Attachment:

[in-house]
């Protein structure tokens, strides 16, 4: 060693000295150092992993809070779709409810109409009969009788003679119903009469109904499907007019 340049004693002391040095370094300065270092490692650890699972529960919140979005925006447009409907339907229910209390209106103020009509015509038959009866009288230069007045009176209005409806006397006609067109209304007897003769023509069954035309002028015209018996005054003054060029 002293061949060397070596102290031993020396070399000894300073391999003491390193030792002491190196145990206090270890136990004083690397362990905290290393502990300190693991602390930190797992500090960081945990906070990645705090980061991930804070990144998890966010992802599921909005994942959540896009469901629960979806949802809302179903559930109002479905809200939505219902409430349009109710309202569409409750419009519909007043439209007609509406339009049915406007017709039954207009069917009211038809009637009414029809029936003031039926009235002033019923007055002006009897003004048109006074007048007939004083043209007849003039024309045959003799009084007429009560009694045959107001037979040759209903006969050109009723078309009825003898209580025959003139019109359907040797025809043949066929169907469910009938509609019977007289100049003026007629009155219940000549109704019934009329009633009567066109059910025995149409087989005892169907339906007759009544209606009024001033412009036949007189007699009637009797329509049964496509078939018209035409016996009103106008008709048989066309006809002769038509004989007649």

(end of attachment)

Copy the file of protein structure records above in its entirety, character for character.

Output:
[in-house]
């Protein structure tokens, strides 16, 4: 060693000295150092992993809070779709409810109409009969009788003679119903009469109904499907007019 340049004693002391040095370094300065270092490692650890699972529960919140979005925006447009409907339907229910209390209106103020009509015509038959009866009288230069007045009176209005409806006397006609067109209304007897003769023509069954035309002028015209018996005054003054060029 002293061949060397070596102290031993020396070399000894300073391999003491390193030792002491190196145990206090270890136990004083690397362990905290290393502990300190693991602390930190797992500090960081945990906070990645705090980061991930804070990144998890966010992802599921909005994942959540896009469901629960979806949802809302179903559930109002479905809200939505219902409430349009109710309202569409409750419009519909007043439209007609509406339009049915406007017709039954207009069917009211038809009637009414029809029936003031039926009235002033019923007055002006009897003004048109006074007048007939004083043209007849003039024309045959003799009084007429009560009694045959107001037979040759209903006969050109009723078309009825003898209580025959003139019109359907040797025809043949066929169907469910009938509609019977007289100049003026007629009155219940000549109704019934009329009633009567066109059910025995149409087989005892169907339906007759009544209606009024001033412009036949007189007699009637009797329509049964496509078939018209035409016996009103106008008709048989066309006809002769038509004989007649």